Introduction for Associate Professor Gevork Hartoonian

Gevork is currently Associate Professor in
Architecture and Interior Design at the
University of Canberra.
He is the author of numerous publications.
His books include
Ontology of Construction: on Nihilism of
Technology in Theories of Modern
Modernity and its Other: A Post-script to
Contemporary Architecture,
and his most recent, that he will be
discussing tonight, Crisis of the Object:
the Architecture of the Theatrical.
Gevork earned his Ph.D. in architecture from
the University of Pennsylvania, and
subsequently taught at Columbia University.
As many of you will be aware, before moving
to Canberra he was a fellow member of staff
here at our own faculty of Architecture.
In spirit, I feel Gevork has never left
Sydney. He still favours the
cosmopolitanism of this city as his
domicile. And he continues to be a familiar
face around our university. He is a very
active member of the editorial board of our
own Journal, the Architectural Theory
Review, and continues to nurse editions of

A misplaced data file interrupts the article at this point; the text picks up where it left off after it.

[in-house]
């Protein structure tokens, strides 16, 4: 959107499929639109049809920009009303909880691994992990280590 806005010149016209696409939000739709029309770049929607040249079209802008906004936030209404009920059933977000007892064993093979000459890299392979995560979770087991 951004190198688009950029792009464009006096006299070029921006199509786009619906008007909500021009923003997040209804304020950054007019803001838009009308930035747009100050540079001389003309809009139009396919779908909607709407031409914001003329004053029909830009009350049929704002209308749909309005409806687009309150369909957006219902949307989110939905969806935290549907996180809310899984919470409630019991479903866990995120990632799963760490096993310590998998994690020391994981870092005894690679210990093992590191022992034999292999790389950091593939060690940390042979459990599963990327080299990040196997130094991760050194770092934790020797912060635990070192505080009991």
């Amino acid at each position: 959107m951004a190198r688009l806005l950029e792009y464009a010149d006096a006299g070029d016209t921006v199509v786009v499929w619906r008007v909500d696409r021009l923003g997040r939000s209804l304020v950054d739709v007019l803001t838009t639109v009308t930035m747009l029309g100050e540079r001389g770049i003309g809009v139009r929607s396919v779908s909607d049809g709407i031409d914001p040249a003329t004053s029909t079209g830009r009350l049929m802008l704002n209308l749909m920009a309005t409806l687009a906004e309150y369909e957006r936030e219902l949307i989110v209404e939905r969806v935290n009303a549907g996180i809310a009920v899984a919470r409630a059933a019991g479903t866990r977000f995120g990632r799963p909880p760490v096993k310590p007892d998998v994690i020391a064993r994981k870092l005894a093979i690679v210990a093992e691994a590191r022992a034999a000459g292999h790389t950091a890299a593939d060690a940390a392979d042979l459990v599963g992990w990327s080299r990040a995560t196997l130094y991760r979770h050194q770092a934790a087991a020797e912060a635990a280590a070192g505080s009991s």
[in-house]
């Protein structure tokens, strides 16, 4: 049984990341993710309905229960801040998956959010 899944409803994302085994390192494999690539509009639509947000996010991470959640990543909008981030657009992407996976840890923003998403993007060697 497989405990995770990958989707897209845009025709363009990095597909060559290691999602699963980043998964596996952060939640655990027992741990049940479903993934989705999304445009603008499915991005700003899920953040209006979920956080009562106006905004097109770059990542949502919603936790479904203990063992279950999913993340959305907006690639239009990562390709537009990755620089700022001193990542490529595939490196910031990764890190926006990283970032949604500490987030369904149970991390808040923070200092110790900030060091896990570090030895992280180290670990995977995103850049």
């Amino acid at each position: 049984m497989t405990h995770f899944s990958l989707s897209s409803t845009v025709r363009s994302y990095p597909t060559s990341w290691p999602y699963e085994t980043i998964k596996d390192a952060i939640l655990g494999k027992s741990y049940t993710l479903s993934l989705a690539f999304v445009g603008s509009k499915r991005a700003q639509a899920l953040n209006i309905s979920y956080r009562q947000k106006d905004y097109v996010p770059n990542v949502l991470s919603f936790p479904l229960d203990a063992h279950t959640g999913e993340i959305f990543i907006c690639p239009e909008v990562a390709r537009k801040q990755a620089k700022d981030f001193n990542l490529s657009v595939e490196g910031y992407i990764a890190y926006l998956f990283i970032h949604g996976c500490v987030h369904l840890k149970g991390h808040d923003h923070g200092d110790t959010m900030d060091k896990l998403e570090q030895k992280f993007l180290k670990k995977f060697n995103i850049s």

the Journal into print.
What has always impressed my about Gevork is
his energy and dedication to the cause of
Reading his latest book was a revelation for
The Architecture Faculty at the university
of Sydney has for a long time prided itself
in its stance on various ethical dimensions
related to architecture, particularly
environmental sustainability and social
But only when I read Gevork’s book did I
full understand the possibility of there
being an ethical position in relation to the
core of architecture itself, architecture’s
interiority, as Gevork might say.
In Gevork’s hands the tectonics of
architecture, the poetic relation between
envelope and structure, become a site for
ethical, rather than simply formal, debate.
I only want to say two further things about
the book, as its content is the subject of
Gevork’s talk.
The first is the density and scholarship of
the writing. Every sentence seems pregnant
with often numerous connections to
architecture’s own rich history and theory.
The second thing, and perhaps I noticed this
because it is lacking in my own writing, is
the subtlety of the argument Gevork
presents. Even though he might see the
tectonic approach to architecture as having
greater ethical or critical potential than
the digitally generated architecture that
cares only for the spectacle of its own
surface, the argument Gevork pursues is
never so black and white.
Suspect architects, such as Gehry (and
perhaps even Lynn) are treated in such a
nuanced way that they too are shown to have
glimpses of potential for redeeming
architecture from its present crisis.
If my plugs have been too subtle so far: go
out and buy the book!
Please join me in welcoming Gevork.